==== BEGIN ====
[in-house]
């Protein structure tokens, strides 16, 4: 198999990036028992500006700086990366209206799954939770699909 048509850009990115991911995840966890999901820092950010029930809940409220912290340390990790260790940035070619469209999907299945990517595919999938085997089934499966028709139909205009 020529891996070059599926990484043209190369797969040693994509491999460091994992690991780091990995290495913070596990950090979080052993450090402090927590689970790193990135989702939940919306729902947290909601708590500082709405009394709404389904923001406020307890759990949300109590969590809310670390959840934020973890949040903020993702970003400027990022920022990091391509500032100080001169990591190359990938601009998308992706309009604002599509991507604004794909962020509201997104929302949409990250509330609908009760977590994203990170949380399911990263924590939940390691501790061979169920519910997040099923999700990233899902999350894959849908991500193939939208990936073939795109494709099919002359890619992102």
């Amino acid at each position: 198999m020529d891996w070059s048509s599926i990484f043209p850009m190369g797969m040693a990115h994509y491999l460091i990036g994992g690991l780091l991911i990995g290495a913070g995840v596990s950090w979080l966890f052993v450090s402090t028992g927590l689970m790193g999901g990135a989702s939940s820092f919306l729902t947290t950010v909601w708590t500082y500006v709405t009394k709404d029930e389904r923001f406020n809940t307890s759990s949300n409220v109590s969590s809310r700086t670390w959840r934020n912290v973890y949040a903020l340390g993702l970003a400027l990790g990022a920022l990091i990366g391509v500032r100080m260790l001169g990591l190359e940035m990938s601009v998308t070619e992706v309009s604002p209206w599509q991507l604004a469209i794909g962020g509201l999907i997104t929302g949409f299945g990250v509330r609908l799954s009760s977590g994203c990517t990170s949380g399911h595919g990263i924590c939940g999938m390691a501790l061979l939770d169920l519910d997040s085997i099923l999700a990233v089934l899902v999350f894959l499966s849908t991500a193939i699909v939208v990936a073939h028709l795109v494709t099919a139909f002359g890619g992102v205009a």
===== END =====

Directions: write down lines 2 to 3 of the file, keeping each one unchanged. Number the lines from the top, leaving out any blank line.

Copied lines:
């Protein structure tokens, strides 16, 4: 198999990036028992500006700086990366209206799954939770699909 048509850009990115991911995840966890999901820092950010029930809940409220912290340390990790260790940035070619469209999907299945990517595919999938085997089934499966028709139909205009 020529891996070059599926990484043209190369797969040693994509491999460091994992690991780091990995290495913070596990950090979080052993450090402090927590689970790193990135989702939940919306729902947290909601708590500082709405009394709404389904923001406020307890759990949300109590969590809310670390959840934020973890949040903020993702970003400027990022920022990091391509500032100080001169990591190359990938601009998308992706309009604002599509991507604004794909962020509201997104929302949409990250509330609908009760977590994203990170949380399911990263924590939940390691501790061979169920519910997040099923999700990233899902999350894959849908991500193939939208990936073939795109494709099919002359890619992102």
């Amino acid at each position: 198999m020529d891996w070059s048509s599926i990484f043209p850009m190369g797969m040693a990115h994509y491999l460091i990036g994992g690991l780091l991911i990995g290495a913070g995840v596990s950090w979080l966890f052993v450090s402090t028992g927590l689970m790193g999901g990135a989702s939940s820092f919306l729902t947290t950010v909601w708590t500082y500006v709405t009394k709404d029930e389904r923001f406020n809940t307890s759990s949300n409220v109590s969590s809310r700086t670390w959840r934020n912290v973890y949040a903020l340390g993702l970003a400027l990790g990022a920022l990091i990366g391509v500032r100080m260790l001169g990591l190359e940035m990938s601009v998308t070619e992706v309009s604002p209206w599509q991507l604004a469209i794909g962020g509201l999907i997104t929302g949409f299945g990250v509330r609908l799954s009760s977590g994203c990517t990170s949380g399911h595919g990263i924590c939940g999938m390691a501790l061979l939770d169920l519910d997040s085997i099923l999700a990233v089934l899902v999350f894959l499966s849908t991500a193939i699909v939208v990936a073939h028709l795109v494709t099919a139909f002359g890619g992102v205009a």